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Chinese ambassador salutes Worcester veteran who was Japanese prisoner of war
9:02am Thursday 30th January 2014 in News
THE Chinese ambassador has saluted a Worcester World War Two veteran after he wrote to tell him of the horrors he went through as a Japanese prisoner of war.
Fred Seiker, who lives in Raven Drive, St Peter's, saw an article by Liu Xiaoming in the Daily Telegraph about Japan's refusal to face up to its aggressive past and its serious threat to global peace, and wrote to the ambassador.
He thanked Mr Xiaoming for condemning Japan's primeminister Shinzo Abe for his aggressive attitude towards re-militarising the country as he and many of his friends were captured to work on the Thai-Burma railway.
Mr Seiker said: "Me being an old prisoner of war, I thought it was a nice article so I wrote to him and lo and behold he writes back."
Along with his letter, the 98-year-old included two copies of his book 'Lest We Forget', first published in 1995 and now on its fourth edition, in both English and Chinese to give his harrowing experience at the hands of Japanese military, which included many prisoners working to death and horrendous torture.
He said: "When the war finished, they signed an agreement that they would never start a war again but they have never agreed that they lost the was because of inferior military conduct. SInce then, over the many years, they have changed the lessons in the schools and colleges making out that all the bad things they did didn't happen so they students don't have a clue what their grandparents did to us, and now they want to re-militarise."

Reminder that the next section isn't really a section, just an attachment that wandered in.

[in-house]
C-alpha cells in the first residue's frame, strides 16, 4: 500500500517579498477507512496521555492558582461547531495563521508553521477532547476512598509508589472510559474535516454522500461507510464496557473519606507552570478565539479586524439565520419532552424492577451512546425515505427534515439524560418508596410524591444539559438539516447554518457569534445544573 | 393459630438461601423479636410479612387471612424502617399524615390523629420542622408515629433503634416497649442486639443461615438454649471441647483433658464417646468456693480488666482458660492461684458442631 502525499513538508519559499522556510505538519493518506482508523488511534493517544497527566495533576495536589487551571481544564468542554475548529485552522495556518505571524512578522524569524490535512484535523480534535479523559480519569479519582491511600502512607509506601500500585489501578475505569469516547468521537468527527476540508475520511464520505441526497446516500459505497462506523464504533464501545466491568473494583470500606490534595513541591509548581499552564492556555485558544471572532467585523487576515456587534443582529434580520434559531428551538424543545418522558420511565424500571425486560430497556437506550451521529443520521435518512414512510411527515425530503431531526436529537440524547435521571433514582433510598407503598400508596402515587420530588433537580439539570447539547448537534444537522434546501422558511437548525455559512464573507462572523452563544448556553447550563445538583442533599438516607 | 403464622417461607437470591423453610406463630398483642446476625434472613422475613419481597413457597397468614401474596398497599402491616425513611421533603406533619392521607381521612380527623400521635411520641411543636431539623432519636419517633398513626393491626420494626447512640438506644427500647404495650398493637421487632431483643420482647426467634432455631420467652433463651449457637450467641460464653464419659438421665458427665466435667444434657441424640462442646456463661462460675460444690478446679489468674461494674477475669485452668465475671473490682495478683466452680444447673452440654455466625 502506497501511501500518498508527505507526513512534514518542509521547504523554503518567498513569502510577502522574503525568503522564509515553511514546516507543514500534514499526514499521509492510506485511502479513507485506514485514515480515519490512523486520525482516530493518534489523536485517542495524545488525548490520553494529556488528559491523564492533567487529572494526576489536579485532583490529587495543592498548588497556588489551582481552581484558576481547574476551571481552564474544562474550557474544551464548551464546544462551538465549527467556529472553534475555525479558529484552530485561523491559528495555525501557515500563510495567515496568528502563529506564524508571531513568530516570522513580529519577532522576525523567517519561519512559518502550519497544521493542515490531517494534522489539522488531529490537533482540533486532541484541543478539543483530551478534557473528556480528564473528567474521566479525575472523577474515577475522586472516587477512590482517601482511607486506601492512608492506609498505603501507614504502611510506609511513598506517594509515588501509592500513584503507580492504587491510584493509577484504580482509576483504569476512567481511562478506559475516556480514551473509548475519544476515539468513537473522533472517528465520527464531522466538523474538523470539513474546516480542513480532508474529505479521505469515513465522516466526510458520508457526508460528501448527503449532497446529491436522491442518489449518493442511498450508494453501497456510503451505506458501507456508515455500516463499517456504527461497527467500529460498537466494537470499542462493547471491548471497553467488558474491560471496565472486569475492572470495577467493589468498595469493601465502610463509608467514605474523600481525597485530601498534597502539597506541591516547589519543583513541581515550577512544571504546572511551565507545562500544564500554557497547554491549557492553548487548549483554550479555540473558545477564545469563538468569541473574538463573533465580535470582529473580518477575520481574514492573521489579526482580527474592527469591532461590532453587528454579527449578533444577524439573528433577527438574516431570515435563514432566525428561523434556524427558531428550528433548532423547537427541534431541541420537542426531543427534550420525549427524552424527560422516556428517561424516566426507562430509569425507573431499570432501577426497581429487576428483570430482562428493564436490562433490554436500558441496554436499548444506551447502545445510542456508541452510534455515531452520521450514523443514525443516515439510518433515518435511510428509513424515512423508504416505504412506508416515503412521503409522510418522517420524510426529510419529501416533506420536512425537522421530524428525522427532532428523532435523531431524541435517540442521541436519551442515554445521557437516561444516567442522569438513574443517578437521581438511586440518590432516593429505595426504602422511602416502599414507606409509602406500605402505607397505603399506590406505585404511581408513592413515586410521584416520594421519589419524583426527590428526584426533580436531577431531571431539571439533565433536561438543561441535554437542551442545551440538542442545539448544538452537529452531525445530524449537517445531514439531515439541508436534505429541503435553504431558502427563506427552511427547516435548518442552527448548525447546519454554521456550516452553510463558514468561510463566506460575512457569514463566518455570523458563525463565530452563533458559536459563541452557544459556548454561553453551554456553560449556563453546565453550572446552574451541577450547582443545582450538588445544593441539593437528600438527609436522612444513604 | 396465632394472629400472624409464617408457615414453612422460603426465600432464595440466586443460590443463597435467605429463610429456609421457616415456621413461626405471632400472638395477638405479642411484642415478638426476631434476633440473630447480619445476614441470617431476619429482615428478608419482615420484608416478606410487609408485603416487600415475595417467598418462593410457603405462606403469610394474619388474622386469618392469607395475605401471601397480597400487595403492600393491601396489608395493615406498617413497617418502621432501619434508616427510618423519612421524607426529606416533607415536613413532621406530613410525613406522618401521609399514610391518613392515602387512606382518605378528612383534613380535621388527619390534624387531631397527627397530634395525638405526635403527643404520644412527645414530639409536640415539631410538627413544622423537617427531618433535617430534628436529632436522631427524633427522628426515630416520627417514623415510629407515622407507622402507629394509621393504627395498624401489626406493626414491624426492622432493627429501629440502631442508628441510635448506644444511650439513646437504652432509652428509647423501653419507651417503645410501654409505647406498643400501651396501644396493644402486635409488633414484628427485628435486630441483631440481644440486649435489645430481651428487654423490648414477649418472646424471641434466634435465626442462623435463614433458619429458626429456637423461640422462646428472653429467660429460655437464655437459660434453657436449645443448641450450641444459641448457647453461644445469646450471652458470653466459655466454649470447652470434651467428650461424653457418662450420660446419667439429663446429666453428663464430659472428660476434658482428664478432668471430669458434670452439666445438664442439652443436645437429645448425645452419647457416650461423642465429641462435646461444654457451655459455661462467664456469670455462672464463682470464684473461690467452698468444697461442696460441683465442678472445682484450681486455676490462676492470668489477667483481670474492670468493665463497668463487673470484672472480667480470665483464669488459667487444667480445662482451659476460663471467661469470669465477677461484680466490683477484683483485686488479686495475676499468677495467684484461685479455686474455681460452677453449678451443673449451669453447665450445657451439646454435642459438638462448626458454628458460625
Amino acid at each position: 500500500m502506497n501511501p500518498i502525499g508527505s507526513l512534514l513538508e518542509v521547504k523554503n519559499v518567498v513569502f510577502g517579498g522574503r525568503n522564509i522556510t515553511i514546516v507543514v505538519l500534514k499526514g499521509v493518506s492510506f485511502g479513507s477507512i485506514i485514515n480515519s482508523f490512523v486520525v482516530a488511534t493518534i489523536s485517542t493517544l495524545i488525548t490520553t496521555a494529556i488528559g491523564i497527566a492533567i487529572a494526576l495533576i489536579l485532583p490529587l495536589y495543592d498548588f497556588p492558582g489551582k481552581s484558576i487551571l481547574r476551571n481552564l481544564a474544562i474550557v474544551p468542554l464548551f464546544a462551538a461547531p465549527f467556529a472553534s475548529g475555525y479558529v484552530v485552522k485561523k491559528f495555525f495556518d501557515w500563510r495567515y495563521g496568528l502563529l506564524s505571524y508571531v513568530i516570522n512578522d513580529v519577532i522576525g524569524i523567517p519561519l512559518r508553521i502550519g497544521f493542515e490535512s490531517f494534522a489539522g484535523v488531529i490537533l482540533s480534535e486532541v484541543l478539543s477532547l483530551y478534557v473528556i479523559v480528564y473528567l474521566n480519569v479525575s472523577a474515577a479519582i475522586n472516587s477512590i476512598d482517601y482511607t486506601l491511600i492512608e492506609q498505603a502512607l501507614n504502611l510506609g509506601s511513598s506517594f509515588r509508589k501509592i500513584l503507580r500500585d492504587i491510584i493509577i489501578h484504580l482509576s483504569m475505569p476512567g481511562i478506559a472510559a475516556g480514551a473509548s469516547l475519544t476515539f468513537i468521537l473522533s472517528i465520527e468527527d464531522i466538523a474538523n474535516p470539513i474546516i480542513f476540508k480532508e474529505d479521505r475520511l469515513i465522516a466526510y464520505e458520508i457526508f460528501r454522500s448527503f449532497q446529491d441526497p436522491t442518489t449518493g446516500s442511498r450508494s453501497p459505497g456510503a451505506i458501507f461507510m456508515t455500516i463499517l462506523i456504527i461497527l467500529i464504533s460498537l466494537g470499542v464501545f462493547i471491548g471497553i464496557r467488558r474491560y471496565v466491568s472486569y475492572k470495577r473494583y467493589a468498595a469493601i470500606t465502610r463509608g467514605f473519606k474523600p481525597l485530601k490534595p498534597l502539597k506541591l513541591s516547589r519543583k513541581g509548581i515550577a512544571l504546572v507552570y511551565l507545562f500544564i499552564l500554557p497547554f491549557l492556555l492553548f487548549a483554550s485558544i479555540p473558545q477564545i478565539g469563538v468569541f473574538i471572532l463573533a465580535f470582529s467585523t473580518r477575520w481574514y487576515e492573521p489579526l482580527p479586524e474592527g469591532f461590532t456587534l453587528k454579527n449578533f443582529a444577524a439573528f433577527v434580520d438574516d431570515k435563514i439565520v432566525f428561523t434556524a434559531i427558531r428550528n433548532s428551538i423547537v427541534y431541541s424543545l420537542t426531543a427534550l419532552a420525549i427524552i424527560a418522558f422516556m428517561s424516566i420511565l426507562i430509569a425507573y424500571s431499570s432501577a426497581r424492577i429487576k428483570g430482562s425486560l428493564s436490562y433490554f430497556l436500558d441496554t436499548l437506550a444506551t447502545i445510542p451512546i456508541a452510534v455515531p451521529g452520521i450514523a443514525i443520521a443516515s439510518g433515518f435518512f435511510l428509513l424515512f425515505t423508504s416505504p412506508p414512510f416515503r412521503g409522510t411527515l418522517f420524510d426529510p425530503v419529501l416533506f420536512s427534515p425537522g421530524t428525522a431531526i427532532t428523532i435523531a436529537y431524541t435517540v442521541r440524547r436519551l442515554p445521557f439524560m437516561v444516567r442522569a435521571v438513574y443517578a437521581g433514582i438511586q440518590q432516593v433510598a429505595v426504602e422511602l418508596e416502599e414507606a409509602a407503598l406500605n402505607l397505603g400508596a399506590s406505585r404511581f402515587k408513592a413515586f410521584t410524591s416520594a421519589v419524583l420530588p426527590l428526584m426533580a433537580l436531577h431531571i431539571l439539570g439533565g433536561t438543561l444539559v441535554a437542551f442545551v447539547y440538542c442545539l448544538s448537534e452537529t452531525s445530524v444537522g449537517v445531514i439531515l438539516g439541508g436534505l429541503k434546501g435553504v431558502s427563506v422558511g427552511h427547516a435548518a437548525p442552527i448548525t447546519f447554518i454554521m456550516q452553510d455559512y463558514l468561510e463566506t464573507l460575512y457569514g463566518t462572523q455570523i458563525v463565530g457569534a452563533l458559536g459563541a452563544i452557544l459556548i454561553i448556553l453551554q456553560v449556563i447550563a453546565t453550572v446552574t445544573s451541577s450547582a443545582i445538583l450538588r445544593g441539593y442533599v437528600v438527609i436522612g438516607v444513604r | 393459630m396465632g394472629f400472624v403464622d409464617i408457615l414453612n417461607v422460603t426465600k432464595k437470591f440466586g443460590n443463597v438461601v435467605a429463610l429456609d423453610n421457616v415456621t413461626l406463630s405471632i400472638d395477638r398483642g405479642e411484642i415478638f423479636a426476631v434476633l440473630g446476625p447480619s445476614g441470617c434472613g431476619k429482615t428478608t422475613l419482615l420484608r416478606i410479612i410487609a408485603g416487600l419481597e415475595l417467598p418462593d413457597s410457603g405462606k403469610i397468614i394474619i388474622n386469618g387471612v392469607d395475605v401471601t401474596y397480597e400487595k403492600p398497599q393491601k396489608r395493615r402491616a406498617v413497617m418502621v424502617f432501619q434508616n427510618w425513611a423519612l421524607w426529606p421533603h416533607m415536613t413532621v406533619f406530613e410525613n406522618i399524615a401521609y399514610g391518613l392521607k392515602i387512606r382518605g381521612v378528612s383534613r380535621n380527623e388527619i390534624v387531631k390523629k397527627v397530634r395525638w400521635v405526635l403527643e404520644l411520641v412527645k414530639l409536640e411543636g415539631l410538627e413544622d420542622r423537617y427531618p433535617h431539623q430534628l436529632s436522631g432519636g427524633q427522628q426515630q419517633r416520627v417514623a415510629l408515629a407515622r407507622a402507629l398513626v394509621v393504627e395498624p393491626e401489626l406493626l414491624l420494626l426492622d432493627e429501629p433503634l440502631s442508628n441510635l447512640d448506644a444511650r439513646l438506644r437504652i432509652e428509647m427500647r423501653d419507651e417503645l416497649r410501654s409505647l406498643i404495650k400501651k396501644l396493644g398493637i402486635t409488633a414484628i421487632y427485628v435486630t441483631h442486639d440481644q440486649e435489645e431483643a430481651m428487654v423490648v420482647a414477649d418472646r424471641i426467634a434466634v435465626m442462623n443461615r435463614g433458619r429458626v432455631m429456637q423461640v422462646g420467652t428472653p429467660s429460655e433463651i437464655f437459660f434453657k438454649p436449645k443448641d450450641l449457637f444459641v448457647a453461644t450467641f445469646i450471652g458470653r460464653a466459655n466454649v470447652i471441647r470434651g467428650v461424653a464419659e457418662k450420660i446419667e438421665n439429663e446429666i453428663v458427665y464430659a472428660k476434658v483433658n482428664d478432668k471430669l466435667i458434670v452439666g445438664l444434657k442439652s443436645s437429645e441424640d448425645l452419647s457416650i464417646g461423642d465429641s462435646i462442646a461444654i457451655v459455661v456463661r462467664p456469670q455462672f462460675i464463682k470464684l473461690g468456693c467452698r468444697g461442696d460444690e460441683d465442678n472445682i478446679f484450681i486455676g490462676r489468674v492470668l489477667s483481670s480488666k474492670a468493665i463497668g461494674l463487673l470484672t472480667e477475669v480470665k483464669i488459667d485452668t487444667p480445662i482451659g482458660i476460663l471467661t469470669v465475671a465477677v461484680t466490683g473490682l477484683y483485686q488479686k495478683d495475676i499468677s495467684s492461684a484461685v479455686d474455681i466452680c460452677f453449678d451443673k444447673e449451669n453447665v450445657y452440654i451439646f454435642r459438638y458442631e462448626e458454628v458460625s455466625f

In his reply, after reading Mr Seiker's books, Mr Xiaoming agreed that Japan had attempted to 'airbrush' its past.
He said: "As an old Chinese saying goes, 'the departed are gone, The living must live on,' However, the wounds of war are not healed. People have a right to know what happened in that tragic past and should not forget what horrendous crimes Japanese militarists are capable of. The forestall resurrection of militarism, there is a compelling need to record history as it is and truly learn the lessons."
The correspondence between the two has attracted a lot of worldwide attention and both of the men were due to be interviewed by film crews for a Chinese news channel.
Mr Seiker said he was happy to be sharing the true history of what went on in the Anti-Fascism War which he described as the most brutal in history.
Lest We Forget by Fred Seiker is now being used as part of the curriculum in America and Japan, which the author felt was a success for history, and is available to buy on Amazon.
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